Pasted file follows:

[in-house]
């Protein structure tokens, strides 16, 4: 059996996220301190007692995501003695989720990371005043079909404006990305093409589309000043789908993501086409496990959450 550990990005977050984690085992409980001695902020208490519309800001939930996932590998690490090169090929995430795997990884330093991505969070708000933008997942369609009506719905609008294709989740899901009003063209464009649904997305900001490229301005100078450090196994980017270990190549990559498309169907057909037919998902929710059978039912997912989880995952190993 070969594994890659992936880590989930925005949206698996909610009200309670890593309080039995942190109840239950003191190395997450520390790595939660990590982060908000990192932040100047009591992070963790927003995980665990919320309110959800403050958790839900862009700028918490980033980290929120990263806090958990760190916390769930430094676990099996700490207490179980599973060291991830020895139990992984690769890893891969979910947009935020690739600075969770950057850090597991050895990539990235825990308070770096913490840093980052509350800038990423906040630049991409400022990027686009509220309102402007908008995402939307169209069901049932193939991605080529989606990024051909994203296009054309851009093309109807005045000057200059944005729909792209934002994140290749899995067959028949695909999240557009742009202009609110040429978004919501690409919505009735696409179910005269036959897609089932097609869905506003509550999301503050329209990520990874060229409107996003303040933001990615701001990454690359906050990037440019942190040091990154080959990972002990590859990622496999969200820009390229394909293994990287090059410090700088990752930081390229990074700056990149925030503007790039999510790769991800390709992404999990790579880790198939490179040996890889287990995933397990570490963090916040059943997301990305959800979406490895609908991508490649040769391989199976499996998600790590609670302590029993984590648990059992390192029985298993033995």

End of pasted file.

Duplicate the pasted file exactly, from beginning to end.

[in-house]
């Protein structure tokens, strides 16, 4: 059996996220301190007692995501003695989720990371005043079909404006990305093409589309000043789908993501086409496990959450 550990990005977050984690085992409980001695902020208490519309800001939930996932590998690490090169090929995430795997990884330093991505969070708000933008997942369609009506719905609008294709989740899901009003063209464009649904997305900001490229301005100078450090196994980017270990190549990559498309169907057909037919998902929710059978039912997912989880995952190993 070969594994890659992936880590989930925005949206698996909610009200309670890593309080039995942190109840239950003191190395997450520390790595939660990590982060908000990192932040100047009591992070963790927003995980665990919320309110959800403050958790839900862009700028918490980033980290929120990263806090958990760190916390769930430094676990099996700490207490179980599973060291991830020895139990992984690769890893891969979910947009935020690739600075969770950057850090597991050895990539990235825990308070770096913490840093980052509350800038990423906040630049991409400022990027686009509220309102402007908008995402939307169209069901049932193939991605080529989606990024051909994203296009054309851009093309109807005045000057200059944005729909792209934002994140290749899995067959028949695909999240557009742009202009609110040429978004919501690409919505009735696409179910005269036959897609089932097609869905506003509550999301503050329209990520990874060229409107996003303040933001990615701001990454690359906050990037440019942190040091990154080959990972002990590859990622496999969200820009390229394909293994990287090059410090700088990752930081390229990074700056990149925030503007790039999510790769991800390709992404999990790579880790198939490179040996890889287990995933397990570490963090916040059943997301990305959800979406490895609908991508490649040769391989199976499996998600790590609670302590029993984590648990059992390192029985298993033995």